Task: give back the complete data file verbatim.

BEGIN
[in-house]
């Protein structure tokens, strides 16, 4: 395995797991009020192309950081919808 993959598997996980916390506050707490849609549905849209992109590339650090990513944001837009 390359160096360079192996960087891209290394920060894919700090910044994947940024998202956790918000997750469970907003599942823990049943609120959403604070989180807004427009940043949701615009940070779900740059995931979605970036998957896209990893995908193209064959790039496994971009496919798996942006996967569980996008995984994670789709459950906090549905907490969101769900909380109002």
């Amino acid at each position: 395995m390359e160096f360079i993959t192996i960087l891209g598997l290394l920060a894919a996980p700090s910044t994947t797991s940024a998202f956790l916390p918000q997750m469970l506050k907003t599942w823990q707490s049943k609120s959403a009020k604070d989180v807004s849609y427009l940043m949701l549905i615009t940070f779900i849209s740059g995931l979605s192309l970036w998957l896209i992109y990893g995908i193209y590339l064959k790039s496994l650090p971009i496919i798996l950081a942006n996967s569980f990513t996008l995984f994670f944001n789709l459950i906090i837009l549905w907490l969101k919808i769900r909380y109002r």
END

[in-house]
């Protein structure tokens, strides 16, 4: 395995797991009020192309950081919808 993959598997996980916390506050707490849609549905849209992109590339650090990513944001837009 390359160096360079192996960087891209290394920060894919700090910044994947940024998202956790918000997750469970907003599942823990049943609120959403604070989180807004427009940043949701615009940070779900740059995931979605970036998957896209990893995908193209064959790039496994971009496919798996942006996967569980996008995984994670789709459950906090549905907490969101769900909380109002």
């Amino acid at each position: 395995m390359e160096f360079i993959t192996i960087l891209g598997l290394l920060a894919a996980p700090s910044t994947t797991s940024a998202f956790l916390p918000q997750m469970l506050k907003t599942w823990q707490s049943k609120s959403a009020k604070d989180v807004s849609y427009l940043m949701l549905i615009t940070f779900i849209s740059g995931l979605s192309l970036w998957l896209i992109y990893g995908i193209y590339l064959k790039s496994l650090p971009i496919i798996l950081a942006n996967s569980f990513t996008l995984f994670f944001n789709l459950i906090i837009l549905w907490l969101k919808i769900r909380y109002r």